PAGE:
After the initial run it, take the car out and put some load on the engine.   I've always followed the 'break it in like you are going to run it' rule.. Smiley
When I took the '69 Z28 out back in '76, Bob went with me.. and I was 'babying it' ..   he said RUN IT!@!   so I did.. Smiley  up to 7000 or so but not in a high gear.   Load increases as the gear increases, so running your engine in low or second is not as heavy a load at a given rpm as it would be in a higher gear.   Main thing during the break in period to to not run it as a constant speed or load.  Vary the load and rpm during the first 500-1000 miles.    Change the oil and drive it... Smiley
67  Camaro Research Group Discussion / General Discussion / Re: My New '68 Camaro Z/28 Butternut Yellow on: August 22, 2014, 01:44:12 PM
...  in a previous post....   it was written....

"This may involve bumping timing tab side to side with a small Ford tool (hammer)..."..

Bentley..  you are cracking me up!!         Smiley
68  Camaro Research Group Discussion / Originality / Re: What's the correct Alternator bracket for a 69 Z/28 on: August 21, 2014, 09:23:01 PM
I am certainly not positive about this, but since automatic cars did not require SMOG, and straight shifts did, the different brackets might have been to compensate for the thickness of the smog bracket, that I believe used the same fastener (if present)??   Is this why some cars have to have a 'spacer washer' depending on their configuration??
69  Camaro Research Group Discussion / Originality / Re: 69 04D 14x7 rally wheel trim ring & center caps on: August 21, 2014, 10:54:09 AM
Are they 14x7 YJ Coded Rims? If they are the four outer clips are incorrect.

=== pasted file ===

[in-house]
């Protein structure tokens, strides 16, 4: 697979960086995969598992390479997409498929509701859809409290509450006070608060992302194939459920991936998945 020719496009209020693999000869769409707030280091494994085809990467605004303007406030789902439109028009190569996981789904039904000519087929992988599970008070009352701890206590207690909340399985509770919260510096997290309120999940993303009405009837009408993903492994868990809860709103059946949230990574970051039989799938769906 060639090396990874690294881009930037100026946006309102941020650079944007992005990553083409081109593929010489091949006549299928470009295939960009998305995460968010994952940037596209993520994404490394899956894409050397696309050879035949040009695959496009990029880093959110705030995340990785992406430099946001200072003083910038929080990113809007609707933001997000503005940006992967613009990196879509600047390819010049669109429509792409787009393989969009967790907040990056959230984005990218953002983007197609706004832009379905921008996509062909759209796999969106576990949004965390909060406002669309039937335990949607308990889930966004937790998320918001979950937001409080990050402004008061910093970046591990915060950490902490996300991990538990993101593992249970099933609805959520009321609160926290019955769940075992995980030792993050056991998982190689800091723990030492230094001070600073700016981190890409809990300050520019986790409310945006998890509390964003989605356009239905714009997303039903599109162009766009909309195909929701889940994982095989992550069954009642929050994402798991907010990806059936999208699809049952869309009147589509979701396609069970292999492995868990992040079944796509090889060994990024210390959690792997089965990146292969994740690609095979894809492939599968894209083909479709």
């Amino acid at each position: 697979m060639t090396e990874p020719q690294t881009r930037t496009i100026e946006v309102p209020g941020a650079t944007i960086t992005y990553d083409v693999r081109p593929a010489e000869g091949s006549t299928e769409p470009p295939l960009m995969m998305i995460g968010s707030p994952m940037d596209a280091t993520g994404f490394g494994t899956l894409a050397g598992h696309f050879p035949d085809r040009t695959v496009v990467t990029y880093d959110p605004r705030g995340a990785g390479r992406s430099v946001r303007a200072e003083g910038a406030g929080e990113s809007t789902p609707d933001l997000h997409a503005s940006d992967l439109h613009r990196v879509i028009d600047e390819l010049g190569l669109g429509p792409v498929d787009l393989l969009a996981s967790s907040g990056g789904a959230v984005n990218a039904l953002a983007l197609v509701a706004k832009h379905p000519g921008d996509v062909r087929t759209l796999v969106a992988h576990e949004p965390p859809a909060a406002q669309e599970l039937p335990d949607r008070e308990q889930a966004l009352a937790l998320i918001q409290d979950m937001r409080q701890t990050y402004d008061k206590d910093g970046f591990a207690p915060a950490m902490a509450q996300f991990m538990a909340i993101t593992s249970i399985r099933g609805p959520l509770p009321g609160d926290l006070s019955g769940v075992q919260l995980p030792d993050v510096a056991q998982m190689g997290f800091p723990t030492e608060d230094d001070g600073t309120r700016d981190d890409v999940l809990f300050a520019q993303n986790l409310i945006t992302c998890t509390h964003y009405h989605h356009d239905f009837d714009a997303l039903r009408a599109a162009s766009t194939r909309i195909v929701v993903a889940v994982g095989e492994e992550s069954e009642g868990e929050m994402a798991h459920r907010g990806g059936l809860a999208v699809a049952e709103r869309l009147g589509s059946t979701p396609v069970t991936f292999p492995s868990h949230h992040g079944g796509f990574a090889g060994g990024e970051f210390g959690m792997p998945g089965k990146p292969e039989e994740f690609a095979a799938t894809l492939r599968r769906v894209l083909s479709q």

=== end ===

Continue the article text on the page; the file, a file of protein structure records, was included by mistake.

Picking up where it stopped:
Why do you think that?  and what do you think is correct?
70  Camaro Research Group Discussion / Decoding/Numbers / Re: Broadcast sheets, VIN sequence and build dates on: August 18, 2014, 11:35:49 AM
I also think what Jerry is suggesting would be a good idea in this case...
71  Camaro Research Group Discussion / General Discussion / Re: custom striped Z I saw this weekend on: August 18, 2014, 11:22:58 AM
'lace stripes'? *G*    I haven't seen those in awhile.      Smiley
72  Camaro Research Group Discussion / Originality / Re: front coil springs for L-89 with alum heads on: August 18, 2014, 11:14:40 AM
.. and Coil Spring Specialties is a company that will wind springs to your specifications that some of us have used...  Smiley
73  Camaro Research Group Discussion / Originality / Re: front coil springs for L-89 with alum heads on: August 17, 2014, 09:44:53 PM
As jano stated earlier, a big block with aluminum heads weighs very close to the same as an iron head small block of the same era, but this is not enough to choose the proper coil springs.   In the 'service manual' (I think?) is a table that shows that the actual spring depends on many variables, that includes not only the engine used, but also other options which add (or reduce) weight of the car on the front end.   Check that table...  Use the Z28 column, and add/subtract as the table says for the options your car has..  that should get you close... to the correct spring as would have been used by the factory.

The spring rate charts are also provided via CRG:

74  Camaro Research Group Discussion / Decoding/Numbers / Re: Research history of 67 camaro on: August 16, 2014, 11:25:09 AM
if you aren't sure of your knowledge, I'd suggest you consider purchase of:
1)  A completely original unrestored car; these are the most 'honest' cars because you can 'see' all the problems and history ..
2)  If you want a restored car, then choose a restorer you are confident in, and ask him/her for advice, or to point you to a car that they know to be a good one.   Get involved in a local car club.. listen and learn for awhile until you know the people, then ask the right ones for advice or guidance on finding a good car.   

There are MANY cars which are 'called' restored or restified or rebuilt, but many are done by people with perhaps even less knowledge than you, and their problems might be hidden under 'new paint'.. etc.. and can be difficult to ascertain on purchase.  Those kinds of cars are the ones I'd be most cautious about..  Read the thread on the '69 purchased by KERR... and you'll get an idea of what I'm talking about..

75  Camaro Research Group Discussion / Decoding/Numbers / Re: 67 DG rallys on: August 16, 2014, 11:18:47 AM
I believe JohnZ is thinking of "DF" rally wheels.


OR..     67 Corvette 15x6 Rallyes..  which had the DC code...  ?   Smiley
.. and if I'm recalling correctly, JohnZ once owned a nice '67 Corvette coupe with rallyes..  Smiley